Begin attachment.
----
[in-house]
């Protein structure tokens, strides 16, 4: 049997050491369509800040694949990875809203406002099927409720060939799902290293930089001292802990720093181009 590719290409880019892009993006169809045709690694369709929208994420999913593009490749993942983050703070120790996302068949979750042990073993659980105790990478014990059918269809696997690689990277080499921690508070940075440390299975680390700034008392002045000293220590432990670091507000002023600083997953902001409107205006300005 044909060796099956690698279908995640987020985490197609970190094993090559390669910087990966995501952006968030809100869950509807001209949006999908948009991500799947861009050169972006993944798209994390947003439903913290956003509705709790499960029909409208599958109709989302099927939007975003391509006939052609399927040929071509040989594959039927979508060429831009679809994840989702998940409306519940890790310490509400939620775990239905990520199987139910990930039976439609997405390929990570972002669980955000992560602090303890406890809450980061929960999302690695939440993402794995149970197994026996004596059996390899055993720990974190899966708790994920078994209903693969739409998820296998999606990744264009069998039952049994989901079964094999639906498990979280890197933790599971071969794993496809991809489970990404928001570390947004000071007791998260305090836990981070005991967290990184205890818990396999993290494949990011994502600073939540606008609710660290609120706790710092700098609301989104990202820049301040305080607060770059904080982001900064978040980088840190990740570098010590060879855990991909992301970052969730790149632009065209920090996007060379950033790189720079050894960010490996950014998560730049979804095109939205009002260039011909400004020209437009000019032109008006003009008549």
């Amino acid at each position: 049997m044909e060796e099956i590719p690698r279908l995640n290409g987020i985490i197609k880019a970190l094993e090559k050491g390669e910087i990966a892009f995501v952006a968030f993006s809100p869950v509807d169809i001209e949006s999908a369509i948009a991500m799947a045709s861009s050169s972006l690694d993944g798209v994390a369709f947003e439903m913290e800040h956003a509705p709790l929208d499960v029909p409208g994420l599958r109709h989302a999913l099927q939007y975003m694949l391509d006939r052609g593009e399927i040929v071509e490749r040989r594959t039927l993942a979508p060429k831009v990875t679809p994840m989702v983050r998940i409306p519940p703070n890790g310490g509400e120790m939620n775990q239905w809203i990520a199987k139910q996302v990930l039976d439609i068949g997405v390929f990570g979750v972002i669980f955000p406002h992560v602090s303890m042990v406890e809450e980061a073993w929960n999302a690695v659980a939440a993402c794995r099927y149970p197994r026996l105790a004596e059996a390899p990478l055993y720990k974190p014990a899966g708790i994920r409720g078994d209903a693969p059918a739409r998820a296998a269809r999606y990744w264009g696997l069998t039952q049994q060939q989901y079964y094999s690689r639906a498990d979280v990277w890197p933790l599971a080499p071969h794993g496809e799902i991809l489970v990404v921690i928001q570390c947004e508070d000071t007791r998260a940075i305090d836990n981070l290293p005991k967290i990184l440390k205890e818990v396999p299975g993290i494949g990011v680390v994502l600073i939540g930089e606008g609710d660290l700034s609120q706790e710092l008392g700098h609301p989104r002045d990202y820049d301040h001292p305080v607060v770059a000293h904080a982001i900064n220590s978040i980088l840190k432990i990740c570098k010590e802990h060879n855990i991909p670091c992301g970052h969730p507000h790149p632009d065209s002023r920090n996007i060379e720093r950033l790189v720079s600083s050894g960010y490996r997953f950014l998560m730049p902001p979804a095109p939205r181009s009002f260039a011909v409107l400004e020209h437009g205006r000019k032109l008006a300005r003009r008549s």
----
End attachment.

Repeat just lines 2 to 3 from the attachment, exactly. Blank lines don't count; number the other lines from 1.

């Protein structure tokens, strides 16, 4: 049997050491369509800040694949990875809203406002099927409720060939799902290293930089001292802990720093181009 590719290409880019892009993006169809045709690694369709929208994420999913593009490749993942983050703070120790996302068949979750042990073993659980105790990478014990059918269809696997690689990277080499921690508070940075440390299975680390700034008392002045000293220590432990670091507000002023600083997953902001409107205006300005 044909060796099956690698279908995640987020985490197609970190094993090559390669910087990966995501952006968030809100869950509807001209949006999908948009991500799947861009050169972006993944798209994390947003439903913290956003509705709790499960029909409208599958109709989302099927939007975003391509006939052609399927040929071509040989594959039927979508060429831009679809994840989702998940409306519940890790310490509400939620775990239905990520199987139910990930039976439609997405390929990570972002669980955000992560602090303890406890809450980061929960999302690695939440993402794995149970197994026996004596059996390899055993720990974190899966708790994920078994209903693969739409998820296998999606990744264009069998039952049994989901079964094999639906498990979280890197933790599971071969794993496809991809489970990404928001570390947004000071007791998260305090836990981070005991967290990184205890818990396999993290494949990011994502600073939540606008609710660290609120706790710092700098609301989104990202820049301040305080607060770059904080982001900064978040980088840190990740570098010590060879855990991909992301970052969730790149632009065209920090996007060379950033790189720079050894960010490996950014998560730049979804095109939205009002260039011909400004020209437009000019032109008006003009008549």
């Amino acid at each position: 049997m044909e060796e099956i590719p690698r279908l995640n290409g987020i985490i197609k880019a970190l094993e090559k050491g390669e910087i990966a892009f995501v952006a968030f993006s809100p869950v509807d169809i001209e949006s999908a369509i948009a991500m799947a045709s861009s050169s972006l690694d993944g798209v994390a369709f947003e439903m913290e800040h956003a509705p709790l929208d499960v029909p409208g994420l599958r109709h989302a999913l099927q939007y975003m694949l391509d006939r052609g593009e399927i040929v071509e490749r040989r594959t039927l993942a979508p060429k831009v990875t679809p994840m989702v983050r998940i409306p519940p703070n890790g310490g509400e120790m939620n775990q239905w809203i990520a199987k139910q996302v990930l039976d439609i068949g997405v390929f990570g979750v972002i669980f955000p406002h992560v602090s303890m042990v406890e809450e980061a073993w929960n999302a690695v659980a939440a993402c794995r099927y149970p197994r026996l105790a004596e059996a390899p990478l055993y720990k974190p014990a899966g708790i994920r409720g078994d209903a693969p059918a739409r998820a296998a269809r999606y990744w264009g696997l069998t039952q049994q060939q989901y079964y094999s690689r639906a498990d979280v990277w890197p933790l599971a080499p071969h794993g496809e799902i991809l489970v990404v921690i928001q570390c947004e508070d000071t007791r998260a940075i305090d836990n981070l290293p005991k967290i990184l440390k205890e818990v396999p299975g993290i494949g990011v680390v994502l600073i939540g930089e606008g609710d660290l700034s609120q706790e710092l008392g700098h609301p989104r002045d990202y820049d301040h001292p305080v607060v770059a000293h904080a982001i900064n220590s978040i980088l840190k432990i990740c570098k010590e802990h060879n855990i991909p670091c992301g970052h969730p507000h790149p632009d065209s002023r920090n996007i060379e720093r950033l790189v720079s600083s050894g960010y490996r997953f950014l998560m730049p902001p979804a095109p939205r181009s009002f260039a011909v409107l400004e020209h437009g205006r000019k032109l008006a300005r003009r008549s």